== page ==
BARCELONA, Spain -- Sam Shepherd is so old, he played college ball against Coppin State's Joe Pace and Morgan State's Marvin Webster. He's so old, he tried out for the Baltimore Claws.
The man is 39, but that was him yesterday, No. 10 for Venezuela, exploding for seven points in two minutes against China. Eight hours later, Michael Jordan appeared on the same court. Who knew the difference?
Alas, Shepherd won't play again this tournament, for Venezuela (1-4) failed to reach the medal round. But his story bears repeating: No other player can trace his Olympic roots to the day he was named to a Mid-Eastern Athletic Conference All-Star team.
It's a ridiculous proposition, but it's exactly what happened to Shepherd. In 1974, he toured Venezuela with an MEAC All-Star team coached by former Morgan State coach Nat Frazier. He liked it so much, he returned to play professionally after leaving Delaware State.
Yes, he was the last player cut by the Claws, the ABA franchise that folded after two exhibitions. Yes, he also tried out for the Washington Bullets. Such facts are now incidental. Shepherd, a 6-foot-1 point guard, became the all-time leading scorer in Venezuela.
Nearly two decades after his arrival, the country still lacks quality point guards, which is why Shepherd starts for the national team. Despite being the oldest player in the Olympics, he averaged 11.6 points and 4.2 assists.
"At my age, you don't get too excited, but it's been great," Shepherd said yesterday after scoring 11 points to help Venezuela complete its first Olympic tournament with a 96-88 victory over China.
"I've been in the Pan Am Games, I won South American championships over Brazil. The Olympics tops it all. I can say I've done practically everything now. I don't feel bad."
Heck, where's Joe Pace now? Where, for that matter, is Marvin Webster? Shepherd outlasted all his old MEAC rivals, and in 1981, at the height of his Venezuelan career, he signed a five-year contract with an average salary of $80,000.
Of course, no one ever confused the Venezuelan league with the NBA. Shepherd recalled one time when his club was winning unexpectedly on the road. Suddenly the two teams got into a brawl, and that was only the start of the fun.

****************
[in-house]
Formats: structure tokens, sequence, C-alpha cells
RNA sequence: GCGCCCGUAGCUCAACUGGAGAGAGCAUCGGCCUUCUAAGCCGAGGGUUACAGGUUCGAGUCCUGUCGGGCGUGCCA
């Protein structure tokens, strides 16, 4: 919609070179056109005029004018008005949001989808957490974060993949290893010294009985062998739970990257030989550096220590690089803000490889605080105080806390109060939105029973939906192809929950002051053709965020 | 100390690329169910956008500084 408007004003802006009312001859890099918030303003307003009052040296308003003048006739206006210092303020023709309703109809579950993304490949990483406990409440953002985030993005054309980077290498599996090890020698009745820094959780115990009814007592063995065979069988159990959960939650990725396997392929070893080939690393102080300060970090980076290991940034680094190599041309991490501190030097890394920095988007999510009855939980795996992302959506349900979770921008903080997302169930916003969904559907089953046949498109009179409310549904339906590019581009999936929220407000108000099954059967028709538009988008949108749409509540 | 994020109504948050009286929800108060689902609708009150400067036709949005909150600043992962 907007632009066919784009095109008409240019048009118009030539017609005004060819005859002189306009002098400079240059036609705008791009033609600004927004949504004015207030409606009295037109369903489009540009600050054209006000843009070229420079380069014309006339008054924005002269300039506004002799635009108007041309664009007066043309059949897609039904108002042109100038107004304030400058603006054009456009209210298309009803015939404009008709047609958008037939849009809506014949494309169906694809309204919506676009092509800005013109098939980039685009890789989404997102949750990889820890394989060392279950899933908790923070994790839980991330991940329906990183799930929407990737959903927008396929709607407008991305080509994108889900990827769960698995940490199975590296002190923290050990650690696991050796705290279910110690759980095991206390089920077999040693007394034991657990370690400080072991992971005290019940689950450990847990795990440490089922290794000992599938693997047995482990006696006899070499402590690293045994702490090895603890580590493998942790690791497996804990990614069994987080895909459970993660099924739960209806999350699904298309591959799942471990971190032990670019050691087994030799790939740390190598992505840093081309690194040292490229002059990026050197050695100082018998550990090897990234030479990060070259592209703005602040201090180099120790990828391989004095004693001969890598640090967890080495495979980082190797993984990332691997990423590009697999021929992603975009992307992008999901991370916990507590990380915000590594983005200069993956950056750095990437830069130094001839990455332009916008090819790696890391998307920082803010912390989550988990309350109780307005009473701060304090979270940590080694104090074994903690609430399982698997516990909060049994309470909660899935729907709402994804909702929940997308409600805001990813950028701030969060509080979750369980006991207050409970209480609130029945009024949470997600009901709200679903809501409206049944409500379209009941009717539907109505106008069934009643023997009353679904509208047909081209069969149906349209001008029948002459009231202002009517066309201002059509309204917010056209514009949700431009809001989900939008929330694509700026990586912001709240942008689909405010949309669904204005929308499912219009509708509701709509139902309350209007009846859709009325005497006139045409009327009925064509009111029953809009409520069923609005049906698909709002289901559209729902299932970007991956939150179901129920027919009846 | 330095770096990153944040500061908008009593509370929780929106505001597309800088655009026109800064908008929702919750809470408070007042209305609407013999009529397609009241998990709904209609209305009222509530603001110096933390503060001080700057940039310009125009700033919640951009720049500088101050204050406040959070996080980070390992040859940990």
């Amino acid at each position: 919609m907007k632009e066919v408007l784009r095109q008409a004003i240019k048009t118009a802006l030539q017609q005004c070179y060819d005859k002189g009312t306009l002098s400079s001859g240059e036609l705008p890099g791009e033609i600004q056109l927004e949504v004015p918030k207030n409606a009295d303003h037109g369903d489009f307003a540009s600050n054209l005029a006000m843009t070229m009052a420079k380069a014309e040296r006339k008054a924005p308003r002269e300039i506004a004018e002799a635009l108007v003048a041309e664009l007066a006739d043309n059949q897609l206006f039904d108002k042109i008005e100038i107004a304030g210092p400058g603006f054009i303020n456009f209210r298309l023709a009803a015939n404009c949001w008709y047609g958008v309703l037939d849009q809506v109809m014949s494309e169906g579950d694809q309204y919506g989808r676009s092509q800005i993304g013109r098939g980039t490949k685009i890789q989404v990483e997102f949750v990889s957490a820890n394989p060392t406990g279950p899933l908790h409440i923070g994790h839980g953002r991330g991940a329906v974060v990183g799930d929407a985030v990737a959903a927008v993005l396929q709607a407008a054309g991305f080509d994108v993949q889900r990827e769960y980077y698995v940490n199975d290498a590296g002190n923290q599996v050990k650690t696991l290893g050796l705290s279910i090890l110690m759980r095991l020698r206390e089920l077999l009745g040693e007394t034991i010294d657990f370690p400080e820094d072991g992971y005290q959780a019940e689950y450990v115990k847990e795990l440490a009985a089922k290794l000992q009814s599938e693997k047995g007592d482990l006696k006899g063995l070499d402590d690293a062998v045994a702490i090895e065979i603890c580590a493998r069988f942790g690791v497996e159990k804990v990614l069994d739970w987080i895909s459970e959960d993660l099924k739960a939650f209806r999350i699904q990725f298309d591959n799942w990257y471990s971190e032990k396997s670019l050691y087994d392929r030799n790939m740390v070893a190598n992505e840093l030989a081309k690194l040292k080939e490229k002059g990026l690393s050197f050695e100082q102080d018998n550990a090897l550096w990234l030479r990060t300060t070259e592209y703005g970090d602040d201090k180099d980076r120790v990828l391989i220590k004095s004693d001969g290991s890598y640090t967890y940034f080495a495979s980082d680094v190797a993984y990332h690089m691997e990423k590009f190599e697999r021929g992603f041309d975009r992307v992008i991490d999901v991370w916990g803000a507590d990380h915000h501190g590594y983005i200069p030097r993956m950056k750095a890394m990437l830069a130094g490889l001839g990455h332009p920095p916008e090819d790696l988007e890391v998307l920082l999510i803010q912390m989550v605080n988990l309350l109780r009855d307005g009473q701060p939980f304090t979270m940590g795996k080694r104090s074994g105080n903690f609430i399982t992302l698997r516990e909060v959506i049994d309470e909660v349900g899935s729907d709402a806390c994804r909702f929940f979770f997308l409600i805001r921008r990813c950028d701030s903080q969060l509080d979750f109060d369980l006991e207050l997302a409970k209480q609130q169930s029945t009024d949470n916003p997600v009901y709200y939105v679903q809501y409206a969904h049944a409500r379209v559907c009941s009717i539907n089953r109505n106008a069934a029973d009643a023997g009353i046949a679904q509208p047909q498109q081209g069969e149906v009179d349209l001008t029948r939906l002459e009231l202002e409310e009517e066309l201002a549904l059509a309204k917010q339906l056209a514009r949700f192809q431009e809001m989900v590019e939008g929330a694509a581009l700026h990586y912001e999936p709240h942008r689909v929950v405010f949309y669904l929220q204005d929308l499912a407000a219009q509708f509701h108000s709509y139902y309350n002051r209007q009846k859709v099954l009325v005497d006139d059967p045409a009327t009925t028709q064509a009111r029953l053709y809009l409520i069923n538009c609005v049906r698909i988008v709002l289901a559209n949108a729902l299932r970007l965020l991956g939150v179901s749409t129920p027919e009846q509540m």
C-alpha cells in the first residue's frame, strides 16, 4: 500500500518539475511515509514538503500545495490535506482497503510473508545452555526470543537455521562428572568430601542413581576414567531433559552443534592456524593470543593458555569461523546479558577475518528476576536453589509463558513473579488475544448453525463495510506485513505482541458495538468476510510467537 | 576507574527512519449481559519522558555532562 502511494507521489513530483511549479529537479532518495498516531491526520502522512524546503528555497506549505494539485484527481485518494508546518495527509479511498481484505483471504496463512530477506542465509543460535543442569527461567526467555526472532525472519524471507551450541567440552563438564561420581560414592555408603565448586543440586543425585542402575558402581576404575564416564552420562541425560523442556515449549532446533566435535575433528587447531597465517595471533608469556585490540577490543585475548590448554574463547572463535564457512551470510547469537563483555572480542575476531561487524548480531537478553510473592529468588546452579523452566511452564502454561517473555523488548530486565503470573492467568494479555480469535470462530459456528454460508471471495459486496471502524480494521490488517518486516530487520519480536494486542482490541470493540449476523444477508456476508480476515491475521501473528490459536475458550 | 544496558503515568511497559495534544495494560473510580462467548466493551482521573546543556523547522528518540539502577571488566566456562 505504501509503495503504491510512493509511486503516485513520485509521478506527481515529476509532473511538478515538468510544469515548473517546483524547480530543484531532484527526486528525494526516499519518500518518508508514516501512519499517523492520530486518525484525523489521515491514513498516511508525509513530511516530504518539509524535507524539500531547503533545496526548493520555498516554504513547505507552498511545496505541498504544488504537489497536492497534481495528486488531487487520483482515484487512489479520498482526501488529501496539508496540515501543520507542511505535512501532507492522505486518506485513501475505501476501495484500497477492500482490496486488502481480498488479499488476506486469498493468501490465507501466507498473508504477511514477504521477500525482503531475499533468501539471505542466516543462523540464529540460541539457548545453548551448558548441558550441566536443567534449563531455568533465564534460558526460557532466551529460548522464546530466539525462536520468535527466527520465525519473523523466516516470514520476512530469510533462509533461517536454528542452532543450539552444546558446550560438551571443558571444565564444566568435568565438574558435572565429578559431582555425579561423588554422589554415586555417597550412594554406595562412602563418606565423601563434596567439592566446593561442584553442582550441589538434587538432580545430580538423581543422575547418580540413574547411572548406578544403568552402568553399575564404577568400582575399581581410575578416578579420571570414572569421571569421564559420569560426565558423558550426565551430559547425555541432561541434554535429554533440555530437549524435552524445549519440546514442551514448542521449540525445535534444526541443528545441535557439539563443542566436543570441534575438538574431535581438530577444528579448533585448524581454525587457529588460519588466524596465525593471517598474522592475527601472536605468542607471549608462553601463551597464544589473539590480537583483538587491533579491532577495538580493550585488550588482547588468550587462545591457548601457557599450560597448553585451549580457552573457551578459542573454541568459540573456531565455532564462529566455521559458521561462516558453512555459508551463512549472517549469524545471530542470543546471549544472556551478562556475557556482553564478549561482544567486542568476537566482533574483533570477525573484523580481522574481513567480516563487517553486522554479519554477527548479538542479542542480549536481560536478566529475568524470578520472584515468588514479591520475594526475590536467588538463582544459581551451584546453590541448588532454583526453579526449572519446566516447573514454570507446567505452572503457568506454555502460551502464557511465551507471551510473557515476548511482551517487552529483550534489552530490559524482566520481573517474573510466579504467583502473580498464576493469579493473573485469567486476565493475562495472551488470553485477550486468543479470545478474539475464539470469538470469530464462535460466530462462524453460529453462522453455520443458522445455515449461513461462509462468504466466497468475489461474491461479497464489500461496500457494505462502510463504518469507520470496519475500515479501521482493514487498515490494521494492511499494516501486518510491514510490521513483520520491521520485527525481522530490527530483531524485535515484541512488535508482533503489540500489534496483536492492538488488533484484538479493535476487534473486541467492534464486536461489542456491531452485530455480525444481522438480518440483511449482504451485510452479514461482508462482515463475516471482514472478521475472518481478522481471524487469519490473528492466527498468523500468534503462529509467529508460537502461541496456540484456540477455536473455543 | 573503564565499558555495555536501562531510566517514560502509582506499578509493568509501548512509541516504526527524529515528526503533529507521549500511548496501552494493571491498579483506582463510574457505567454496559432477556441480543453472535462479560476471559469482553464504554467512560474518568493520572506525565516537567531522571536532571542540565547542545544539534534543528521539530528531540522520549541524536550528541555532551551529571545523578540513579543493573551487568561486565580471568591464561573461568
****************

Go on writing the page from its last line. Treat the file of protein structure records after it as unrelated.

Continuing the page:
Before anyone knew it, a woman wandered into the melee with a 15-foot boa constrictor wrapped around her neck. She dropped the snake on the court and achieved the desired result: Shepherd's team immediately forfeited.
"Everyone scattered," he said. "All the American guys decided, 'That's enough.' They didn't want to play any more. They packed it in for the night. And I agreed with them 100 percent."
Things have improved since then, but Shepherd is still trying to help raise the level of play in Venezuela. True, the national team upset Brazil to reach the finals of the Tournament of the Americas, but he still doesn't see major progress.
Consider his assessment of Venezuela's performance in the Olympics: "The team plays no defense. The players are very selfish. They say, 'I'm in the Olympics, I want to score 100 points.' It's killed us."
Well, now that Venezuela is eliminated, Shepherd can spend the rest of the Olympics rooting for Americans. He was born in LaGrange, N.C., and spends the off-season in Clementon, N.J. He and his American wife are apartment landlords in Philadelphia.
Shepherd said he was disappointed when Leroy Burrell and Dennis Mitchell didn't finish 1-2 in the men's 100. He told tennis player Michael Chang, "You'd better get the gold." And he claimed he wanted the Dream Team to "beat everyone by 40 or 50."
Venezuela lost to the Dream Team, 127-80, in the Tournament of the Americas final, but Shepherd said, "It was fun. Scottie [Pippen] talked a lot the whole time. He was saying, 'Fellas listen, it's over, slow up.' I was running quite a bit, even though we were down 35-40 points. I didn't pay him no mind."
Shepherd was running again yesterday, even though the game was meaningless, even though he was bothered by a twisted ankle. He said, "I don't know if you can say I'm feeling 39, but I'm beat up." Still, he's signed to play another year in Venezuela.
Last season, one of his teammates was former Dunbar and Maryland star Ernie Graham. Shepherd said Graham played well for approximately 10 games, then left the team because of differences with the coaching staff.
That makes two generations of Baltimore basketball players who couldn't keep pace with Sam Shepherd. The Michael Lloyds and Donta Brights of the world better watch it, or pretty soon they'll also be chasing the old man.